Rj Stutee review Imtiaz Ali’s, She.
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‘She’ Succumbs to a Confused Plot & Problematic Protagonist

The series is created by Imtiaz Ali. 

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She

‘She’ Succumbs to a Confused Plot & Problematic Protagonist

Desperate times call for desperate measures. While the coronavirus is forcing everyone to stay at home, what is the best way to put those idle hours when not working from home to good use? A new series, She, created by Imtiaz Ali, has dropped on Netflix. Ali hasn’t been in the best form lately, and after his last offering Love Aaj Kal 2, the apprehension about his work is only increasing.

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However, there is a curiosity too because She looks like something we haven’t seen Imtiaz Ali associate himself with. The story, which he has co-written with Divya Johry, is about a nondescript police officer who goes undercover to nab a dangerous drug dealer.

This seven-part series (each episode running for around 35 minutes) has been directed by Arif Ali and Avinash Das. The striking quality about every episode is how, bit by bit, it kills our interest and expectations .

The first episode is probably the best - which sadly isn’t saying much - and by the last one you realise that the show stubbornly never moved an inch from its one-line brief . While you keep hoping that things would get better, that there is more to the characters than what meets the eye, the show scarcely redeems itself.

The series operates on two levels. One is the regular “police chasing the drug dealer” motif. And the other is following Bhumi Pardesi’s ( Aaditi Pohankar) graph as she discovers her sexuality and the power she can wield with it. On both these levels the show not only is lacklustre but also deeply problematic. We meet Bhumi on the job as she stands before Sassya (Vijay Varma) in gaudy clothes and loud make-up, ready to be his pick for the night. Vijay Varma, who wowed us with his impeccable performance in Gully Boy, is splendid as usual. One of the many men in the drug network that the police seek to bust, Varma is convincing as the cocky, foul-mouthed criminal who gets aroused by Bhumi’s gun-wielding avatar.

Aaditi Pohankar in a still from <i>She</i>.
Aaditi Pohankar in a still from She.
(Photo Courtesy: YouTube screengrab)

Don’t be fooled by the title She thinking it would have a deep insight into what motivates a female cop to navigate in this big, bad world. Because ‘he’, that is Imtiaz Ali, offers his very skewed notion of what women want and how they must be treated.

In Cocktail (written by Ali), the sexist and misogynistic philosophy is masked in drool-worthy dresses. However, the stink is similar to what we find here. She too has the same surface-level and half-cooked notion of what women want by pitch-forking a female character in some extraordinary circumstances. But make no mistakes about it, the gaze is decidedly male and the mindset nauseating .

Bhumi is belittled everywhere, be it at home by her family or at the workplace. She is ridiculed by her husband for being frigid. At work, one of the colleagues asks her why she has joined the profession that isn’t meant for women. She replies, “Mujhe pagaar milti hai mein kush hai (I am making money and I am happy with it).”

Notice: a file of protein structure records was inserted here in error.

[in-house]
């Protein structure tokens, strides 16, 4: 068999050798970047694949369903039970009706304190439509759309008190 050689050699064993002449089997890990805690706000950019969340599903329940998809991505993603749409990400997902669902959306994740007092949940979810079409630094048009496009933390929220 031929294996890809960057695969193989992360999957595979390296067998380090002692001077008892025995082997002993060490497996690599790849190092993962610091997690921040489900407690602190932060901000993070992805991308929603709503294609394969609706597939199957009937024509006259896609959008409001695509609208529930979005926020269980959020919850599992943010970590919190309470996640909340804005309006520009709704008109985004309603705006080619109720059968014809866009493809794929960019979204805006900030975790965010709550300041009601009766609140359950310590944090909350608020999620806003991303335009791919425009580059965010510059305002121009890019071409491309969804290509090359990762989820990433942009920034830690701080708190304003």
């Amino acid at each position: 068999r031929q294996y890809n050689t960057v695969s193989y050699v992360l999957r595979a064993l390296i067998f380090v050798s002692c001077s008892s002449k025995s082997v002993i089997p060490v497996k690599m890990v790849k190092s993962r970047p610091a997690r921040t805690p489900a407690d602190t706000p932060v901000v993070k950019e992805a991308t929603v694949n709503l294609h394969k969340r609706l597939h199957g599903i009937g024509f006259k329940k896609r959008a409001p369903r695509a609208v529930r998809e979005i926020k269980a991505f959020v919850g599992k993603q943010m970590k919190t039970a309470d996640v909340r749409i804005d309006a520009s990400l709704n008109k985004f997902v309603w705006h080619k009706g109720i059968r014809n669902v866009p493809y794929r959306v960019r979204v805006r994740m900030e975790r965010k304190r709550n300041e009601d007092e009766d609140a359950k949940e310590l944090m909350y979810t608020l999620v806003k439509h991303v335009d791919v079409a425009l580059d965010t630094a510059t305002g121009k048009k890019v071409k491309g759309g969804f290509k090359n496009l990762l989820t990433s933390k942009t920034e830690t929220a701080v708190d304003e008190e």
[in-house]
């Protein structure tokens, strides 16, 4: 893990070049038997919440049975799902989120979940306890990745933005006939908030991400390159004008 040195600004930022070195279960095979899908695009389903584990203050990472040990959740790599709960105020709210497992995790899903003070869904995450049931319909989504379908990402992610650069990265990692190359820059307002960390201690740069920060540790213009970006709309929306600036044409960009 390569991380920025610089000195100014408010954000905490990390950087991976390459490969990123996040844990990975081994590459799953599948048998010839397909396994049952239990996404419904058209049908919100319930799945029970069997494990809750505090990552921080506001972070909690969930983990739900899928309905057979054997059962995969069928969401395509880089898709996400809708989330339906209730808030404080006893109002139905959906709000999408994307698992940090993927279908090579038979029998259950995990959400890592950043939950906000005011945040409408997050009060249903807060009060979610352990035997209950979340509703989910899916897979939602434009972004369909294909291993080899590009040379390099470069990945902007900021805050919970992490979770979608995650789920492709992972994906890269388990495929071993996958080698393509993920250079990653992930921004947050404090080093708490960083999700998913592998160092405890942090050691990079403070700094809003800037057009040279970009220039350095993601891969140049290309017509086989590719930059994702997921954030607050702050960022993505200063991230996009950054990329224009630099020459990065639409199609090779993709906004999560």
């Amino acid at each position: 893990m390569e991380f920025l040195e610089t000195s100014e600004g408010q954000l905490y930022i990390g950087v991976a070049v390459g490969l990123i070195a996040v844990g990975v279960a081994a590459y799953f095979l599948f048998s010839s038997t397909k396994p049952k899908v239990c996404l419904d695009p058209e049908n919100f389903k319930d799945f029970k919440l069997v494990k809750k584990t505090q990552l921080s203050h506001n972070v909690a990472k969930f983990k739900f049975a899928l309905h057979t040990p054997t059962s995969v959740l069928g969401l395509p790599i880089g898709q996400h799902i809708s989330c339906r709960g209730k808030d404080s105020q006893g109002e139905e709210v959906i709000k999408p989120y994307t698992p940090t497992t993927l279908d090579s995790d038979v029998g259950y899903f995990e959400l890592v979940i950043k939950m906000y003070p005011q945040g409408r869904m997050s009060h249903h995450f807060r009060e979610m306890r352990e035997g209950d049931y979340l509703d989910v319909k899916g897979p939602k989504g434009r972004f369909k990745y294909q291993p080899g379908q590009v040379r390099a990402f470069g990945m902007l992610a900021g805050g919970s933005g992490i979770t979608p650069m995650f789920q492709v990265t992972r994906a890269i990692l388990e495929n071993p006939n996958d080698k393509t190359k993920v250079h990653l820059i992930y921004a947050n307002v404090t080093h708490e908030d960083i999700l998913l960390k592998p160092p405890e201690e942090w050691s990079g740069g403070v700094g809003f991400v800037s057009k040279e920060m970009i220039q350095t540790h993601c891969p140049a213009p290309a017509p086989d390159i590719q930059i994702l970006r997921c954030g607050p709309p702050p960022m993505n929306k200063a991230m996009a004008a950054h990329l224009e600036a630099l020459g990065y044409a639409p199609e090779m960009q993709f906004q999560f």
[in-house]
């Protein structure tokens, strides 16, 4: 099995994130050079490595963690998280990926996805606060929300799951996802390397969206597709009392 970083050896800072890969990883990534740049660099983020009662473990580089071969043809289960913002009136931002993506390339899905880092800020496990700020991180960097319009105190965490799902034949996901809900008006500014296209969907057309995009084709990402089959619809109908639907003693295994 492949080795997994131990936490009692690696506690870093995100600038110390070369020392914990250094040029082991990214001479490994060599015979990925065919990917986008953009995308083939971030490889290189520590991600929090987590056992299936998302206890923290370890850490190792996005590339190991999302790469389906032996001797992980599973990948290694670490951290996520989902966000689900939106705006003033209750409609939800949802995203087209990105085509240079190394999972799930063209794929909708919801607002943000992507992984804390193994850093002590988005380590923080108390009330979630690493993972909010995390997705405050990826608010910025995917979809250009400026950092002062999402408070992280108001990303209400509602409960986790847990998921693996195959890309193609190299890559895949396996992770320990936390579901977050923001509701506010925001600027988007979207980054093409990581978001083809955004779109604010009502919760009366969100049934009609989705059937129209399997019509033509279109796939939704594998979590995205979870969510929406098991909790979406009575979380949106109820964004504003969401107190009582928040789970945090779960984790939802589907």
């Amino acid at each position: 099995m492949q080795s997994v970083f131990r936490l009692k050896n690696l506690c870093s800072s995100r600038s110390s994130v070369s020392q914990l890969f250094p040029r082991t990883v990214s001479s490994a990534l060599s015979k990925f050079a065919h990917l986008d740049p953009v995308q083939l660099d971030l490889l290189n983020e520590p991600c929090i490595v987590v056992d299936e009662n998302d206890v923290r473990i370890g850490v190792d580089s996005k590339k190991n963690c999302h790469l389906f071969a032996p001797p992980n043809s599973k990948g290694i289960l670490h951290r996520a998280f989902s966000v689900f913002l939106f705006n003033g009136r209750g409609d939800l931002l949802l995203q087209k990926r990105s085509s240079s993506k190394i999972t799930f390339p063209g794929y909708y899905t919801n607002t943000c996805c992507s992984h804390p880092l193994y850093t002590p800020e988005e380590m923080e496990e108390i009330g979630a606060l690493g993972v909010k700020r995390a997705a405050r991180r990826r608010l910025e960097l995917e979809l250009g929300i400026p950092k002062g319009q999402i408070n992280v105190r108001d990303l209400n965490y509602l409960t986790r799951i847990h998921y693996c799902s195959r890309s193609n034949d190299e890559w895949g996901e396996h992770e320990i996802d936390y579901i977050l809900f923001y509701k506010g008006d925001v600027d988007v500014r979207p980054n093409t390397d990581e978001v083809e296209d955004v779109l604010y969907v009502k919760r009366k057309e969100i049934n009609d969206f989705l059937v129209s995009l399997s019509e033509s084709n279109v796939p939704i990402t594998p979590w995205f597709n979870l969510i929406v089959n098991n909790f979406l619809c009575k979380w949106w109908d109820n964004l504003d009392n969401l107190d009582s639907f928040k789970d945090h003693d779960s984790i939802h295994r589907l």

Vijay Varma in a still from <i>She</i>.
Vijay Varma in a still from She.
(Photo Courtesy: YouTube screengrab)

Bhumi says the same thing when as a prostitute she is asked by the man she was sent to seduce if she likes the work she does. When Bhumi is chosen by Jason Fernandes (Vishwas Kini) the reason he furnishes is that she isn’t conventionally attractive and will be easy to control. Because obviously taming a wild woman is just unnecessary effort when you can have a timid, unsure one at hand. When a couple of episodes later Bhumi gives it back to Fernandes, he is quick to call her a ‘b***h’ . “Hope I haven’t created a Frankensteinian monster,” he says. The said monster though is always made to define herself through a masculine gaze. Her diatribe against Rupa (Shivani Rangole) that surfaces later in the series is because she feels her sister mocks her for not being sexually attractive while she has men swooning over her. An exploration of female sexuality as power is interesting but here it is compromised by making Bhumi surrender repeatedly to the male gaze and look for their approval as validating her existence or ability. Her sole reason to exist is because the men, both in her personal life and at work, can fit her into roles they find convenient. The main villain - drug mafia head Nayak (Kishore Kumar G)- makes an appearance as late as the sixth episode and both the plan and the series end on a damp squib. There is no real tension and the frenzied camerawork only aggravates the problems.

A still from <i>She</i>.
A still from She.
(Photo Courtesy: YouTube screengrab)

The times She captivates us are few and far, and it’s mostly because of Aaditi Pohankar and Vijay Varma. As the plain-looking girl who swallows hard each time she is pushed to the brink, Aaditi shows great understanding of her character’s exasperated mental state. Vijay Varma gets a raw deal and a badly-sketched character, but he plays it vociferously. Overall, from the shabbily-written and confused plot that offers very little meat and it’s dodgy feminist protagonist, there is enough merit to stay away from She.

Our rating: 2 quints out of 5

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